The Air Staff’s new personnel chief, Lt. Gen. Richard Newton, basically told the House Armed Services military personnel panel Feb. 26 that self-financing weapon system recapitalization on the backs of airmen has come to an end. He stated in his written testimony, “Maintaining a Required Force of 86 modern combat wings will also be significantly impacted by current programmed reductions in Air Force end strength.” He explained that the service has submitted a report to Congress outlining USAF’s “Total Force end strength requirement due to new and emerging missions” that calls for “681.9K in FY09 growing to 688.5K by FY15.” (These numbers would include active, Air National Guard, Air Force Reserve Command, and civilians.) The Air Force has been on a planned downslope to an active end strength of 316,600, but service leaders have indicated that may be too big a bite. Joint Chiefs Chairman Adm. Mike Mullen recently questioned whether USAF could find another billion dollars or so to maintain an active end strength of 330,000. Newton said that the Total Force report explains how USAF “will fund” both a larger than 316,000 active force and its 86 combat wings.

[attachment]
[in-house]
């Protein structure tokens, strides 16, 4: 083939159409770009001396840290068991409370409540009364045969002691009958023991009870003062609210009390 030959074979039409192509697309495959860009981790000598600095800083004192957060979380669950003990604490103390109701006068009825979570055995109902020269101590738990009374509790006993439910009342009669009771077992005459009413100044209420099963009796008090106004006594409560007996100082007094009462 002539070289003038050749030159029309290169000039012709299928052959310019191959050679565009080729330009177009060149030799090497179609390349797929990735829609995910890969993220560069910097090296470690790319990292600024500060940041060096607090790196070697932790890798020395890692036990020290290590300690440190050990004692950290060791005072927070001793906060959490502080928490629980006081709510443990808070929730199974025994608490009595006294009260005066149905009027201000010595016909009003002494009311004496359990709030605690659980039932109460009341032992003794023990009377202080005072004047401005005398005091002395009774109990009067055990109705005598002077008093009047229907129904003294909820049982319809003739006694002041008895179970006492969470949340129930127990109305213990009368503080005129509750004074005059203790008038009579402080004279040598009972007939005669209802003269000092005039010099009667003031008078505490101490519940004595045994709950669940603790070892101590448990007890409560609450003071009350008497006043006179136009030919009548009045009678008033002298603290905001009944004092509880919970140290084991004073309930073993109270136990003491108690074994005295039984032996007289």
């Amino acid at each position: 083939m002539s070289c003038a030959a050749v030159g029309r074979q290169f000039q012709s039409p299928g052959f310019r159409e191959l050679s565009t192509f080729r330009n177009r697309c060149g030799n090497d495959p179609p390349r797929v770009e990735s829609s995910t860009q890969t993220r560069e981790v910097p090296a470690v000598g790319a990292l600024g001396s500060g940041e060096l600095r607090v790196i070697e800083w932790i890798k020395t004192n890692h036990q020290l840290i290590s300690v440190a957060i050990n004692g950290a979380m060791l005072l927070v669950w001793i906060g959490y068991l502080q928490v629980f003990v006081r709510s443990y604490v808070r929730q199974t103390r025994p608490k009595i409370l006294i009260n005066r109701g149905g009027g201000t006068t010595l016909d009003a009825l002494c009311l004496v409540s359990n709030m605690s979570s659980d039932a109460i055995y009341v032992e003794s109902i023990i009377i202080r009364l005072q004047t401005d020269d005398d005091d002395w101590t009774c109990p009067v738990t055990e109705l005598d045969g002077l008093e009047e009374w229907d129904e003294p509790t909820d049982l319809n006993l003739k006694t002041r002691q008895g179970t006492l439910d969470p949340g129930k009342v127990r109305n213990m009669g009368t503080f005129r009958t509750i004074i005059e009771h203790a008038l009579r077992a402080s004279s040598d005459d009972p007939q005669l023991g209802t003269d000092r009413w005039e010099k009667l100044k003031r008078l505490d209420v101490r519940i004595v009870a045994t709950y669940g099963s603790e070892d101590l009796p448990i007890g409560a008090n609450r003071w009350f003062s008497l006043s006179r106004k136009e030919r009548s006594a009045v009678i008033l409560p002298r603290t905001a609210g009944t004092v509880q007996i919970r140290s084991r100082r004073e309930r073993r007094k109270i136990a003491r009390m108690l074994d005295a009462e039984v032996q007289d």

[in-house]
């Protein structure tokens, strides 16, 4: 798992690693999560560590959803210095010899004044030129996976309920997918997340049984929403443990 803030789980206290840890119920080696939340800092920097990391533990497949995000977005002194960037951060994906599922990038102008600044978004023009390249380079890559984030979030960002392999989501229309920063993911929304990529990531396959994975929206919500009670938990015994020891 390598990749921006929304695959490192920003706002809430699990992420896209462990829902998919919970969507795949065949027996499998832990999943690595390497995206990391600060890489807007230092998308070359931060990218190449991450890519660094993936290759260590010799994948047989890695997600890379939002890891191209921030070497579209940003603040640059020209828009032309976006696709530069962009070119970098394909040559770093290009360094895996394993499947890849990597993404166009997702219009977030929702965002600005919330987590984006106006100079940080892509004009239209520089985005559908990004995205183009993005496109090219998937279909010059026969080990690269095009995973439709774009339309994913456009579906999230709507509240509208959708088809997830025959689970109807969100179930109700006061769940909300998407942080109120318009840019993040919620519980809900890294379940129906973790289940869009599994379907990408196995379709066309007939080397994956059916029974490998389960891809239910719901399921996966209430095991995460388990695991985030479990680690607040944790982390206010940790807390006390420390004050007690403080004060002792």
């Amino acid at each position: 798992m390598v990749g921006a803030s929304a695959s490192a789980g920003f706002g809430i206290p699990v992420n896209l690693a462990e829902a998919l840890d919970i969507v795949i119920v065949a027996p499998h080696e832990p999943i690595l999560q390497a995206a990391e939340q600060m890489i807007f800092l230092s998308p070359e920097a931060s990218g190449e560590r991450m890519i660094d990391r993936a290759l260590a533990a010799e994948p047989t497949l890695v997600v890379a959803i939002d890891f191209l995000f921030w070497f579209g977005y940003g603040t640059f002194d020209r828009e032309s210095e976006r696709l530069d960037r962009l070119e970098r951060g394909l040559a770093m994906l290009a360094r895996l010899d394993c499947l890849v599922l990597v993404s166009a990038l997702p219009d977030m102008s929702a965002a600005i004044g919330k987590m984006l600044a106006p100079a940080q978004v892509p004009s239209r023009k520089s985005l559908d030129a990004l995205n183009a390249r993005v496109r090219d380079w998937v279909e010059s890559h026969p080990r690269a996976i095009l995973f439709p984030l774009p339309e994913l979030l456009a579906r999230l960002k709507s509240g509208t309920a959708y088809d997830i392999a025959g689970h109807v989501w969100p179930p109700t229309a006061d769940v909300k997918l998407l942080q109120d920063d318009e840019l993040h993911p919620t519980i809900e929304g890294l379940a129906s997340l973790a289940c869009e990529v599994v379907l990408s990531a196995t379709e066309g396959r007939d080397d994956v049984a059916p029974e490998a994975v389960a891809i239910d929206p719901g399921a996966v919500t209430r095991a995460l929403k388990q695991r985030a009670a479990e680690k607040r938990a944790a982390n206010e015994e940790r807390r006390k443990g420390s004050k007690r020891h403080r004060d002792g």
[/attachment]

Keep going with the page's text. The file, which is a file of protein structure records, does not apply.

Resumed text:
Three B-1B Lancers from the 7th Bomb Wing flew over the Indo-Pacific alongside F-16s from the Japanese Air Self Defense Force recently, as part of a joint large force exercise. The mission began and ended in the continental U.S., as the bombers flew 31 hours and landed Jan. 11.